> means that the routine will be scheduled again after N seconds.
> Generally, having periodic timers is very convenient in a musical
> environment :-)
> Christof
> *) Don't just store the clock in a global variable, because Pd can have
> several instances. Instead, put the clock in a struct which you allocate in
> the setup function. The clock gets this struct as the owner.
> typedef struct _myscheduler { t_clock *clock; } t_myscheduler; // this
> would also be a good place to store the priority queue
> t_scheduler *x = getbytes(sizeof(t_myscheduler));
> t_clock *clock = clock_new(x, (t_method)myscheduler_tick);
> x->clock = clock;
> On 25.10.2020 02:02, Iain Duncan wrote:
> Thanks Christof, that's very helpful.
> iain
> On Sat, Oct 24, 2020 at 5:53 PM Christof Ressi <info at christofressi.com>
> wrote:
>> But if you're still worried, creating a pool of objects of the same size
>> is actually quite easy, just use a
>> https://en.wikipedia.org/wiki/Free_list.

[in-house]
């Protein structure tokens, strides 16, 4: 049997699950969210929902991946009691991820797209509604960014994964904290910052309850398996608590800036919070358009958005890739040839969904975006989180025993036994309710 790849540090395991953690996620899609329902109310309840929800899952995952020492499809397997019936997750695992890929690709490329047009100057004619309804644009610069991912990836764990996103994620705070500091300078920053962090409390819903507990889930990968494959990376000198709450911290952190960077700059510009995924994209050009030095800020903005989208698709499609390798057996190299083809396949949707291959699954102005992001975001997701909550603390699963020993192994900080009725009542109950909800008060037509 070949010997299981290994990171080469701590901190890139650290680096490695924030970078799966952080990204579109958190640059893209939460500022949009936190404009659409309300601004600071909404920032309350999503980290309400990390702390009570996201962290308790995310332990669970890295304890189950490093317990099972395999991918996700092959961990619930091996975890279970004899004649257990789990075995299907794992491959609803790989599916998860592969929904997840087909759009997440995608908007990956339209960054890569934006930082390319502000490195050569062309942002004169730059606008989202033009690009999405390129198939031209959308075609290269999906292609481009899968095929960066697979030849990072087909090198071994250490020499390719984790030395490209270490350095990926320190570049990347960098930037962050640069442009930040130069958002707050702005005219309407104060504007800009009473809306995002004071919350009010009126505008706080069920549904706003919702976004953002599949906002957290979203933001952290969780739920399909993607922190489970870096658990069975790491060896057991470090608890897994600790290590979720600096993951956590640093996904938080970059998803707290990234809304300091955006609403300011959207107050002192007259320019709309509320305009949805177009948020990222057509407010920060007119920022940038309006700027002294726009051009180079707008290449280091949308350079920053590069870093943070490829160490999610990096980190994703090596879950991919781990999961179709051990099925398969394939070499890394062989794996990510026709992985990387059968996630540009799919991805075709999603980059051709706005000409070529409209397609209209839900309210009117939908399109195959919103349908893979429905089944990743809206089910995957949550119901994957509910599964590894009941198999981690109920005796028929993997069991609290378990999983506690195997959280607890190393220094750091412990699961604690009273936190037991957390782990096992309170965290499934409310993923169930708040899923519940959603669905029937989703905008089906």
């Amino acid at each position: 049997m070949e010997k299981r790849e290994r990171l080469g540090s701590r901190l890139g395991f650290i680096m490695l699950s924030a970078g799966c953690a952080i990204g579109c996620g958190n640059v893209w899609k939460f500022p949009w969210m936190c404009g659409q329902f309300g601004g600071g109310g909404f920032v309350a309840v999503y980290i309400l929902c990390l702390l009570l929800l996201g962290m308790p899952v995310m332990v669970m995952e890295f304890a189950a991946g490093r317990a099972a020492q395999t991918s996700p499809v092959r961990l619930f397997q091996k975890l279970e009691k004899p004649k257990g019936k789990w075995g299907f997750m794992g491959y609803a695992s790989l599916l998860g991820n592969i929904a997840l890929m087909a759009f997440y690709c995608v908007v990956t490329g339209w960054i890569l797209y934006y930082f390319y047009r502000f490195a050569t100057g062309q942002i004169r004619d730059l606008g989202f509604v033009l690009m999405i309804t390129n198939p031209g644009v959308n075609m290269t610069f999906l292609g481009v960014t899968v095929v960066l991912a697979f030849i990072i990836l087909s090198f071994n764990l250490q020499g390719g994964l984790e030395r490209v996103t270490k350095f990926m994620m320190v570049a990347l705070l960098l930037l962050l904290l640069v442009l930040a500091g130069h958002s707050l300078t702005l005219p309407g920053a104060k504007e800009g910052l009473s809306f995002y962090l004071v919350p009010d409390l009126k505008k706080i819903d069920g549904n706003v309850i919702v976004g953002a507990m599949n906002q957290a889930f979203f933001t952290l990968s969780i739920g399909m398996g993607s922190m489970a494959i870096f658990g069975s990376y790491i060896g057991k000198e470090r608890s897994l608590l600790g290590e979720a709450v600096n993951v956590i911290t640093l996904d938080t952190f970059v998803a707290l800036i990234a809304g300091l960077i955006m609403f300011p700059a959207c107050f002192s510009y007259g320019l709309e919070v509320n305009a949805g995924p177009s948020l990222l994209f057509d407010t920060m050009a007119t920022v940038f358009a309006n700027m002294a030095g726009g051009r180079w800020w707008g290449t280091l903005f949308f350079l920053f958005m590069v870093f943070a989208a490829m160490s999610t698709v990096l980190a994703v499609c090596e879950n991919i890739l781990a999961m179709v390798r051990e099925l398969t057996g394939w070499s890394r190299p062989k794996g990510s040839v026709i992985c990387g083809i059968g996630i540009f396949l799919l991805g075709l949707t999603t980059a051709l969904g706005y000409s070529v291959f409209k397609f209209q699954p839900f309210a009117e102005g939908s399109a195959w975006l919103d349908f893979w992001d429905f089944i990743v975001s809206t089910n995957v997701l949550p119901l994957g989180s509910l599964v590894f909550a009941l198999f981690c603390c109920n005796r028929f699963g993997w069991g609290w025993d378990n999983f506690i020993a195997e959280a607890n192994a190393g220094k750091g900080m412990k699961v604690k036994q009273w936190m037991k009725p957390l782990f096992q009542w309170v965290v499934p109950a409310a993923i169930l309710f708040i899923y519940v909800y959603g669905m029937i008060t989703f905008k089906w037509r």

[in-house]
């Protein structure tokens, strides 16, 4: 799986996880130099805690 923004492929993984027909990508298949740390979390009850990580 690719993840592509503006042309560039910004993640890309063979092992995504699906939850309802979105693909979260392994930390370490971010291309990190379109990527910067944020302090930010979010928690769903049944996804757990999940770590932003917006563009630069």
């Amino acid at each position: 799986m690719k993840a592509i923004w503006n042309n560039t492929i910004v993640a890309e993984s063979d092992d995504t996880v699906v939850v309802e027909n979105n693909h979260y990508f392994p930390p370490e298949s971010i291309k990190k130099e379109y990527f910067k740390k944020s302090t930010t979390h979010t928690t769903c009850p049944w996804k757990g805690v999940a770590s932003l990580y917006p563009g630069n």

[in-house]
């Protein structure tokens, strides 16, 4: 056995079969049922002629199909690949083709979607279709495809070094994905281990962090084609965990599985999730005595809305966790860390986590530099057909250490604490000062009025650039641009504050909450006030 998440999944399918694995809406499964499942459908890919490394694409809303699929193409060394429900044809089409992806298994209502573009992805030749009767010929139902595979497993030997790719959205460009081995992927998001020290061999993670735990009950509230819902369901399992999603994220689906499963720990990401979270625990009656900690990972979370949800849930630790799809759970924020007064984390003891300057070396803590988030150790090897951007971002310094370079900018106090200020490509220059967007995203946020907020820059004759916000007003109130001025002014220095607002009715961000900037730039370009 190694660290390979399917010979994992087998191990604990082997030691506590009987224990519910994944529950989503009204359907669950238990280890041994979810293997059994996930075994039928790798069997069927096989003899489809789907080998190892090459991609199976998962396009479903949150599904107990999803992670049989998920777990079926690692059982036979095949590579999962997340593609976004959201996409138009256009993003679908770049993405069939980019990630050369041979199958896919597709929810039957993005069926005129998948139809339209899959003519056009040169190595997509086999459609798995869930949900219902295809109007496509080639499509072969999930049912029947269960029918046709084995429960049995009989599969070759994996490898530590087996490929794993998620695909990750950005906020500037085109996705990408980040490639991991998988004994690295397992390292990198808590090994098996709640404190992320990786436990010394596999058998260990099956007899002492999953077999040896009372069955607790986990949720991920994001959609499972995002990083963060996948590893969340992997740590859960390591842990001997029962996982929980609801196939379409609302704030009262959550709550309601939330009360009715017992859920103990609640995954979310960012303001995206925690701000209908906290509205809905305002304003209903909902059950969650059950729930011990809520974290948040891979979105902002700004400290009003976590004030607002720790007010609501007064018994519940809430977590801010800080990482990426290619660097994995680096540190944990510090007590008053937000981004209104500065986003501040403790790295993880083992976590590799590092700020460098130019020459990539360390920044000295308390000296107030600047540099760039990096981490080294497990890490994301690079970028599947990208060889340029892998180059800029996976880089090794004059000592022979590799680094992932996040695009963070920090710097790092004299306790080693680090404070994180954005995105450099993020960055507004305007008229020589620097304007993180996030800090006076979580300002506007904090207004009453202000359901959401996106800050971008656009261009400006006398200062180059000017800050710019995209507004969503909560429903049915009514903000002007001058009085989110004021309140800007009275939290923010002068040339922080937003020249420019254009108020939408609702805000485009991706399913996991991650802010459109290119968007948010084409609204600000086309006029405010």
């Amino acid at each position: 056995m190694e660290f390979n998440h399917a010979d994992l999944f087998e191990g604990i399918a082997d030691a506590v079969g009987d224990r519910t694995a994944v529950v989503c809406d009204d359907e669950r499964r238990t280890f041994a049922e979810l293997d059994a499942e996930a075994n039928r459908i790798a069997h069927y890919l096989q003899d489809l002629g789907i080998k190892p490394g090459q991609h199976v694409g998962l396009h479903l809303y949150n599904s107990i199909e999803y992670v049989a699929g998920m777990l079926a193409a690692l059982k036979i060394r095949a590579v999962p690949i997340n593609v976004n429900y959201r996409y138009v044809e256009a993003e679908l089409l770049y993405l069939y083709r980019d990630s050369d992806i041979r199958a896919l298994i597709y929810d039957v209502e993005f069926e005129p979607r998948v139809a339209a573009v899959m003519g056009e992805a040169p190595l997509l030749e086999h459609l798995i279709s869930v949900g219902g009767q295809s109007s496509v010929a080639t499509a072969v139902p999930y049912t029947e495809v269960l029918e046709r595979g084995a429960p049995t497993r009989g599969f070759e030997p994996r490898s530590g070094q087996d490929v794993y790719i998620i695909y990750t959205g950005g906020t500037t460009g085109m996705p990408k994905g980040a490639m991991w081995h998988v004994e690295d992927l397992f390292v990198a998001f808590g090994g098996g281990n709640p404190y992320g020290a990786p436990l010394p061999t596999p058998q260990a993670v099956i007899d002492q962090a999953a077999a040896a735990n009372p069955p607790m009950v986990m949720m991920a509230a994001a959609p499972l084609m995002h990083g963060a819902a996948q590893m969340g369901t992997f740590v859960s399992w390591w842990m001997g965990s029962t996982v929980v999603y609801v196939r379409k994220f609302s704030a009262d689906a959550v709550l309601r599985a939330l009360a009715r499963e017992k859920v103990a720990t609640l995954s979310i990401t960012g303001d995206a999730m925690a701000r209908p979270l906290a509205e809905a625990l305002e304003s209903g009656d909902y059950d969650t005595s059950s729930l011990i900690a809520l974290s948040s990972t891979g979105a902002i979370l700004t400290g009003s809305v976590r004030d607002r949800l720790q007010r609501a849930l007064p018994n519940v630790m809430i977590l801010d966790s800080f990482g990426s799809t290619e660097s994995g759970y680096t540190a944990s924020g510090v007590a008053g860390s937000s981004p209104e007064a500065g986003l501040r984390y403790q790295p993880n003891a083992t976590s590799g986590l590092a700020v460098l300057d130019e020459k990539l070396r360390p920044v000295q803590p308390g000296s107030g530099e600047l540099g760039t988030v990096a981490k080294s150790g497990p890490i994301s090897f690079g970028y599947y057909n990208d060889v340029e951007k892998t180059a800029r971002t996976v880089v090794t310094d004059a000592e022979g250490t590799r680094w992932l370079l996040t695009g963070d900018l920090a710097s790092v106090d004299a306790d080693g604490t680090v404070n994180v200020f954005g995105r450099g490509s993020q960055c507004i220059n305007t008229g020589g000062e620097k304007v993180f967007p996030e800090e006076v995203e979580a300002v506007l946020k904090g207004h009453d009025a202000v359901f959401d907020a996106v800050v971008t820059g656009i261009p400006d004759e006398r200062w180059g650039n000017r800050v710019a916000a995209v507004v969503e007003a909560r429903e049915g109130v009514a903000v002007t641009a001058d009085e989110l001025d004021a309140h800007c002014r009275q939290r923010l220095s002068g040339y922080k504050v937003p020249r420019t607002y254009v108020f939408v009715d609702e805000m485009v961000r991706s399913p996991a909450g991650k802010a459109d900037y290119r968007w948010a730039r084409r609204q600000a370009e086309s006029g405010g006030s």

>> Christof
>> On 25.10.2020 02:45, Christof Ressi wrote:
>> A) Am I right, both about being bad, and about clock pre-allocation and
>> pooling being a decent solution?
>> B) Does anyone have tips on how one should implement and use said clock
>> pool?
>> ad A), basically yes, but in Pd you can get away with it. Pd's scheduler
>> doesn't run in the actual audio callback (unless you run Pd in "callback"
>> mode) and is more tolerant towards operations that are not exactly realtime
>> friendly (e.g. memory allocation, file IO, firing lots of messages, etc.).
>> The audio callback and scheduler thread exchange audio samples via a
>> lockfree ringbuffer. The "delay" parameter actually sets the size of this
>> ringbuffer, and a larger size allows for larger CPU spikes.
>> In practice, allocating a small struct is pretty fast even with the